School's lead paint angers St. Louis parents

Tuesday, December 2, 2008 | 4:54 p.m. CST

ST. LOUIS — Some parents in St. Louis are angry that 27 grade schools have potential lead paint hazards, but the district does not have money budgeted to fix the problem.

About two dozen people attended a rally Tuesday outside Roe Elementary School to demand that the district remove lead paint from grade schools. Peeling paint was visible around windows on the building exterior, including those directly above children's play areas.

"I think it's just unconscionable that some solution can't be found," said Darren O'Brien, the father of two grade school children.

The YMCA of Greater St. Louis said it could not accept preschool-aged children into a before- and after-school care program at Roe this year after a state inspection showed lead. Students at the school used to attend Wilkinson Elementary, but were moved to Roe this year. Now, some parents are wondering if it's safe for grade-school children to be there during the day.

Children under age 6 are particularly at risk for harmful health effects from peeling lead-based paint, which they may ingest if they put an object covered in lead dust in their mouths, or if they eat lead paint chips. Because their brains and nervous systems are still developing, too much lead exposure can lead to learning disabilities, behavioral issues and physical problems, such as kidney damage.

The school district's director of operations, Roger CayCe, compiled a list last month of 28 of the district's 52 elementary schools that need lead abatement work done, based on findings from 2004.

He estimated abatement would cost $2.8 million, but said Monday that roughly 20 percent more than that would be needed for updated inspections and testing.

He also said the number of schools has dropped to 27, as one on the list does not have students under 6. Twenty-two schools in the district had lead abatement work done from 2004 into 2007.

There is no money in the budget for lead abatement, he said.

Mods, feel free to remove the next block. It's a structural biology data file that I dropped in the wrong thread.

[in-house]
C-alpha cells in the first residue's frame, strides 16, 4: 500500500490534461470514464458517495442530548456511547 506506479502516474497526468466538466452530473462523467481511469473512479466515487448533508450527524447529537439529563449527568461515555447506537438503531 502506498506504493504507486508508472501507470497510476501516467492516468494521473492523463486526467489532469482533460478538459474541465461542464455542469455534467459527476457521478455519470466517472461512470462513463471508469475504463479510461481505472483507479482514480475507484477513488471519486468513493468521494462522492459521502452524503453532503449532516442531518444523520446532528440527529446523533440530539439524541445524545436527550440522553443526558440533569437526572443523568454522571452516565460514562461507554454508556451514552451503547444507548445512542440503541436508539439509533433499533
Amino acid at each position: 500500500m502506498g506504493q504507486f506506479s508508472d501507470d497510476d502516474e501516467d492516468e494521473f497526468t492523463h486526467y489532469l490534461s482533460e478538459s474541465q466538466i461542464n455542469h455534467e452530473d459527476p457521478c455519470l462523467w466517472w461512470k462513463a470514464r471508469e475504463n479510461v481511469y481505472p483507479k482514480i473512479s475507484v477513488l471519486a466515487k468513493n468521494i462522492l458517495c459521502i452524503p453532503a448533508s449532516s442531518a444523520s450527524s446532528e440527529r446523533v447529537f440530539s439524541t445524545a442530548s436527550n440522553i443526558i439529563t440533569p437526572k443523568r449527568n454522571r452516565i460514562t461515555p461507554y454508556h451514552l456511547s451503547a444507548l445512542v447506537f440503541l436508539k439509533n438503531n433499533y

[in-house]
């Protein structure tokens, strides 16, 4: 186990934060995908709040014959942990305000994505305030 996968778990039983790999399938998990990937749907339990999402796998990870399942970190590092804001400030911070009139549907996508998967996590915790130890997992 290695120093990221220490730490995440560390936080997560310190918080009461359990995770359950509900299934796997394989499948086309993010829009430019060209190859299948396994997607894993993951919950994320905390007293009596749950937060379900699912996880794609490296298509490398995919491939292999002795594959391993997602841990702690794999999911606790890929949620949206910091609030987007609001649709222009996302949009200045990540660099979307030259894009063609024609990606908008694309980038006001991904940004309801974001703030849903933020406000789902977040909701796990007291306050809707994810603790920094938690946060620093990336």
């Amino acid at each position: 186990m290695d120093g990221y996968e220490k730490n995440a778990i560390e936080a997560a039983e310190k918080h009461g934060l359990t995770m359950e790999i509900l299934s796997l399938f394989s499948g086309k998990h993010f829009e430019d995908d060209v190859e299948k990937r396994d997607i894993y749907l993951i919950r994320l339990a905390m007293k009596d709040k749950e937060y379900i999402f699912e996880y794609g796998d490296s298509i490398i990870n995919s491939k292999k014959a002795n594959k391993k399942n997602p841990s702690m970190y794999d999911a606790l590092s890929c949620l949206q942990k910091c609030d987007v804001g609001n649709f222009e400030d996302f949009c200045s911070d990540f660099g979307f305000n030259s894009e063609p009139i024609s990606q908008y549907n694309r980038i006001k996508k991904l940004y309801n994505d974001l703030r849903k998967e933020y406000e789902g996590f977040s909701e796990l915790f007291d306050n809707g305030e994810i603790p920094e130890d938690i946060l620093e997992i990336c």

"As an educator and person in operations, we'd like to have any hazards abated in our schools. It is a concern," CayCe said.

For now, workers are using vacuums with filters to trap lead dust or paint chips around doors and on playgrounds in the elementary schools. CayCe said the district also does spot repairs as needed when a concern is raised. Outside workers would need to be brought in for abatement.

The Rev. Elston McCowan, a Green Party candidate opposing incumbent Democrat Francis Slay in next year's mayoral election, said people have known for decades that exposing children to lead could harm them. Lead paint has been banned for residential use since 1978, but is still present in older buildings.

"We don't want to be apathetic about a problem just because somebody hasn't solved it," he said.

St. Louis has made remarkable strides in recent years to reduce childhood lead poisoning, said Slay's campaign spokesman and chief of staff Jeff Rainford. Lead poisoning in St. Louis children has dropped dramatically from about 16 percent of children tested in 2001 to about 4 percent in 2008.

The city's effort has largely focused on work to make homes safer. And advocates for childhood lead prevention say that's where the emphasis should be.

While there were calls at the rally to make city schools lead-free, experts say the focus should be on lead hazards, rather than just lead paint. Peeling lead-based paint and friction points, or places that generate lead dust, such as the opening of a window frame covered in the paint, especially need to be addressed, they said.

Patrick MacRoy, the executive director of the Washington-based Alliance for Healthy Homes, said blood lead levels tend to peak between the ages of 2 and 3, and those children typically aren't at school.

"Trying to remove all the lead from schools isn't going to be a sensible, cost-effective strategy because it isn't usually where children are being exposed to lead," he said. "That said, lead exposure is not good for anyone."

Fernando Serrano, an instructor at Saint Louis University's School of Public Health, said lead paint that's disturbed or in bad condition should be removed from city schools.

"We know what lead does to the body and the nervous system," he said. "That's the last thing we need in our schools — something that could keep children from reaching their full potential."

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